Take heed that ye do not your alms before men, to be seen of them: otherwise ye have no reward of your Father which is in heaven. Therefore when thou doest thine alms, do not sound a trumpet before thee, as the hypocrites do in the synagogues and in the streets, that they may have glory of men. Verily I say unto you, They have their reward. But when thou doest alms, let not thy left hand know what thy right hand doeth: That thine alms may be in secret: and thy Father which seeth in secret himself shall reward thee openly. Matthew 6:1-4

Alms are something we give to the poor in order to relieve them of their distress. The word “alms” derives from the Old English “almesse.” This word, in turn, originates from the Greek word eleemosune, meaning mercy or pity. Although mercy and pity start in the heart, they do not stop there. If someone has an attitude of mercy or pity in the heart, he will also manifest that mercy or pity in gracious giv­ing to relieve the poor and needy.

That is the reason Jesus talks about alms, not just as something one feels or thinks, but as something one does: “When thou doest alms . . . .” In other words, faith doesn’t stay bound up in our hearts; faith shows itself in deeds of mercy and showing of pity to those in need.

Notice, too, that Jesus says, “When thou doest alms . . . .” He assumes that every believer will show himself merciful. It is not a matter of if, but a matter of when. This duty is clear from the rest of Scripture: “If there be among you a poor man of one of thy brethren within any of thy gates in thy land which the Lord thy God giveth thee, thou shalt not harden thine heart, nor shut thine hand from thy poor brother” (Deut. 15:7). “Bear ye one another’s burdens, and so fulfil the law of Christ” (Gal. 6:2).

Do we show pity to those in need? Does our faith manifest itself in doing outward works of mercy? Especially that ought to be evident in the church. But, even outside the church, if someone who is truly needy crosses our path, we ought to help him in Christ’s name.

Instead of giving an exhortation about doing alms, Jesus rather instructs His disciples about how alms ought to be given: “Take heed that ye do not your alms before men, to be seen of them: otherwise ye have no reward of your Father which is in heaven” (Matt. 6:1). Jesus would have us avoid doing alms out in the open where men can see us. The last thing we ought to seek is to draw attention to ourselves: “Therefore when thou doest thine alms, do not sound a trumpet before thee, as the hypocrites do in the synagogues and in the streets, that they may have glory of men. Verily I say unto you, They have their reward” (Matt. 6:2). It is possible that some people in those days actually sounded trumpets and held great ceremonies when they showed mercy upon the poor and needy. Maybe the excuse was that sounding a trumpet would provide a way to alert the needy so they could come and receive a benefit from the giver. No matter, Jesus says, do not do alms that way; rather, make it so that your displays of mercy and pity are kept hidden.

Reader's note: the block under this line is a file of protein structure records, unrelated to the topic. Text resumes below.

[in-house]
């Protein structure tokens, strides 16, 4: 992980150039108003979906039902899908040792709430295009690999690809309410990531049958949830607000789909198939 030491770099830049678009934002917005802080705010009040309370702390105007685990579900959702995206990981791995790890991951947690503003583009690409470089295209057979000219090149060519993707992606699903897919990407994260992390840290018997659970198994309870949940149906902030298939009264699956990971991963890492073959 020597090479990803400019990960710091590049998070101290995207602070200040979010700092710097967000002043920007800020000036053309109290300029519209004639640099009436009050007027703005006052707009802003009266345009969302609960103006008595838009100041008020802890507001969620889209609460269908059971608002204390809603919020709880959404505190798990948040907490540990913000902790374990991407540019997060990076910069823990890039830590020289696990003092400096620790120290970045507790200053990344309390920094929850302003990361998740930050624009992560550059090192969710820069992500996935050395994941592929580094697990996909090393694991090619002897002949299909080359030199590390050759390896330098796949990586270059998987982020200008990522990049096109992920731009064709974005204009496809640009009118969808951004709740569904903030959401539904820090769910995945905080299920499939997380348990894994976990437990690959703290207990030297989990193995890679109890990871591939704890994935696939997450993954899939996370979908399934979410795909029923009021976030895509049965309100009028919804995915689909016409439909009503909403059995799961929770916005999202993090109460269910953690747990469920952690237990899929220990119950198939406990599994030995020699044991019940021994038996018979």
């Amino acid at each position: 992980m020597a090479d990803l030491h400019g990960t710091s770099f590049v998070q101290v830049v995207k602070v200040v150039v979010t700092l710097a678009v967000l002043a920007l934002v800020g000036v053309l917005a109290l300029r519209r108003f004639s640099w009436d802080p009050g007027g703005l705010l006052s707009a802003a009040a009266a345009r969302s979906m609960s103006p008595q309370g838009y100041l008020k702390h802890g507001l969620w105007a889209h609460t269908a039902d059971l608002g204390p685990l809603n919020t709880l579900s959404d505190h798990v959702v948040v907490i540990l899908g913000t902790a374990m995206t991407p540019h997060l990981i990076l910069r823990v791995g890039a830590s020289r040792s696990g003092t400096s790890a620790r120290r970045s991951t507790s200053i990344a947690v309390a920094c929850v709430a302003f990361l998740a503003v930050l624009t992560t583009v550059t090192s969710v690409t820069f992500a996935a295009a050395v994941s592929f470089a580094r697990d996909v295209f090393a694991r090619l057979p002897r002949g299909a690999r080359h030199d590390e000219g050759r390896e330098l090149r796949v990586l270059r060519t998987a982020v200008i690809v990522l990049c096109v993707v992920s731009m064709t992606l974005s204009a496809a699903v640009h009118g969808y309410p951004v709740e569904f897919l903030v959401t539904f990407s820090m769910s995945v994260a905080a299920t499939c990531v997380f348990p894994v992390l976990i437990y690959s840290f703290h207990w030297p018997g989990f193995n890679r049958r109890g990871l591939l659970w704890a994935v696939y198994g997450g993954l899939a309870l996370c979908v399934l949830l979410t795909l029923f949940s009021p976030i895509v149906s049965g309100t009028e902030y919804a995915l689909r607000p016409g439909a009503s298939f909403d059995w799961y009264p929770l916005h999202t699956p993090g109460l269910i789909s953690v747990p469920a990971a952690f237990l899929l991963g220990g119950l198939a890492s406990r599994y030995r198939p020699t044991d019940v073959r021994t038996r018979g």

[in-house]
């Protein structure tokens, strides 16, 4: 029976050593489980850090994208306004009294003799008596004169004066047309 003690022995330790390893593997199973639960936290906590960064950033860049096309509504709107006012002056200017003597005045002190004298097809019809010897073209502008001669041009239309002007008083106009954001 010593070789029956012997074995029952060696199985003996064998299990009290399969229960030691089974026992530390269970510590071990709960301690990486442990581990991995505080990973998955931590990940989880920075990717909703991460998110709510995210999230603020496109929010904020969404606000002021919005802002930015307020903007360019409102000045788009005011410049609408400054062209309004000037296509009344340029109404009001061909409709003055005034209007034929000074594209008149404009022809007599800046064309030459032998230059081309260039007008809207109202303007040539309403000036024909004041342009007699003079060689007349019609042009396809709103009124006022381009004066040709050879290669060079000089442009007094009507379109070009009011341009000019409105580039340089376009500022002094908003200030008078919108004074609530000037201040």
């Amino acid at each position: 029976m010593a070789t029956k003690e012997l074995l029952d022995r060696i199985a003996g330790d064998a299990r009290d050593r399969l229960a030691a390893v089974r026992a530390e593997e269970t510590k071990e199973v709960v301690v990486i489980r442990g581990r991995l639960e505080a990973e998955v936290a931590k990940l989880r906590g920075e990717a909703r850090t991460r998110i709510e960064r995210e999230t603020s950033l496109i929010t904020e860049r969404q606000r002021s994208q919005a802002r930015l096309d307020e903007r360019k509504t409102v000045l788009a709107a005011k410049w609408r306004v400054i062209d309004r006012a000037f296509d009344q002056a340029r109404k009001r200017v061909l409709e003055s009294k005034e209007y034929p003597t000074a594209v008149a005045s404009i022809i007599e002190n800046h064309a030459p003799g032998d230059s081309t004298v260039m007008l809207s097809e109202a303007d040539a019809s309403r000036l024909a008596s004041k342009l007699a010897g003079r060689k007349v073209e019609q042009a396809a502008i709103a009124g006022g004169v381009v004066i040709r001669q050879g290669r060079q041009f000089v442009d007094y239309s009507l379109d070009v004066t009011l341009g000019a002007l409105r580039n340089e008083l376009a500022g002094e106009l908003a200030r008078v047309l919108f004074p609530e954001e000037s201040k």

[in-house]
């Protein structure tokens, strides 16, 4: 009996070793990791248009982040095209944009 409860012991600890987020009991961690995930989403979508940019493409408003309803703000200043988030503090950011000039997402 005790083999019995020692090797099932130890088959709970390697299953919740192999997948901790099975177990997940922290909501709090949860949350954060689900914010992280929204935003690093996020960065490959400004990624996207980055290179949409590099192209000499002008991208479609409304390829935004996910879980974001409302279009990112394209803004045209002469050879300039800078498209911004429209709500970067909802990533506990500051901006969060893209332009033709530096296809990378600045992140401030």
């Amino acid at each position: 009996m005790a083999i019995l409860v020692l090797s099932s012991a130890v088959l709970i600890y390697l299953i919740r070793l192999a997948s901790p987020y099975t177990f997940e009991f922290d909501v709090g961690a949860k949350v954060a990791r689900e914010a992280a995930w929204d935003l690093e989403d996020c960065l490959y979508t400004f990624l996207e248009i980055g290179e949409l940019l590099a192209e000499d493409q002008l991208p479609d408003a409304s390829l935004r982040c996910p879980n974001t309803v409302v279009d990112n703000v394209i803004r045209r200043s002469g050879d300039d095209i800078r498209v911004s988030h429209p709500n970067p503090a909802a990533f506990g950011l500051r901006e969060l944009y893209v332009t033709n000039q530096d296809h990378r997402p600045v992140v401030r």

Why does Jesus tell us to do alms in secret? Because He would have us consider our motives.

Frequently, the only thing that distinguishes a praiseworthy work from a horrible sin is the motive behind the act. For example, the motive might be the only thing that distinguishes a prayer that is pleasing to God and one that He finds an abomination. A wicked unbeliever might pray a beautiful prayer with the motive of scoring political points; such a prayer is an abomination to God (cf. Prov. 28:9). On the other hand, a sincere believer seeking the glory of God might utter the exact same prayer; his prayer will be pleas­ing to God. Such is the case also with the showing of mercy and pity; our motives matter. Jesus would have us examine our motives for doing alms.

In the first place, Jesus points at the wrong motive of wanting to be seen by others: “Take heed that ye do not your alms before men, to be seen of them….” Don’t try to get the attention of others. That’s what hypocrites do; they plan their apparent good works in order to obtain the glory and applause of others.

The very fact that Jesus addresses His disciples regarding the doing of alms shows that every child of God struggles with the wrong motivation for his good works. We want others to praise us. Maybe that at­titude shows up when we have the opportunity to help a needy person who doesn’t show much, if any, appre­ciation for the help we give. It is hard to help that kind of person. But if we examine our motives, we see that part of the reason it is so hard to help them is that we want some recognition from them that we have exerted ourselves on their behalf. In other words, we want some applause, be it ever so slight.

Maybe we contribute to the church in some way and then complain because nobody recognizes us for our efforts: “Not even one person said thank you.” Again, we are guilty of seeking the applause of others. If nobody is going to applaud us, then we are not going to waste our time doing those things.

That is exactly the kind of thing Jesus warns us against. “Take heed that ye do not your alms before men, to be seen of them . . . .” Whenever we see that sin­ful attitude rearing its ugly head, we need to repent and seek God’s forgiveness.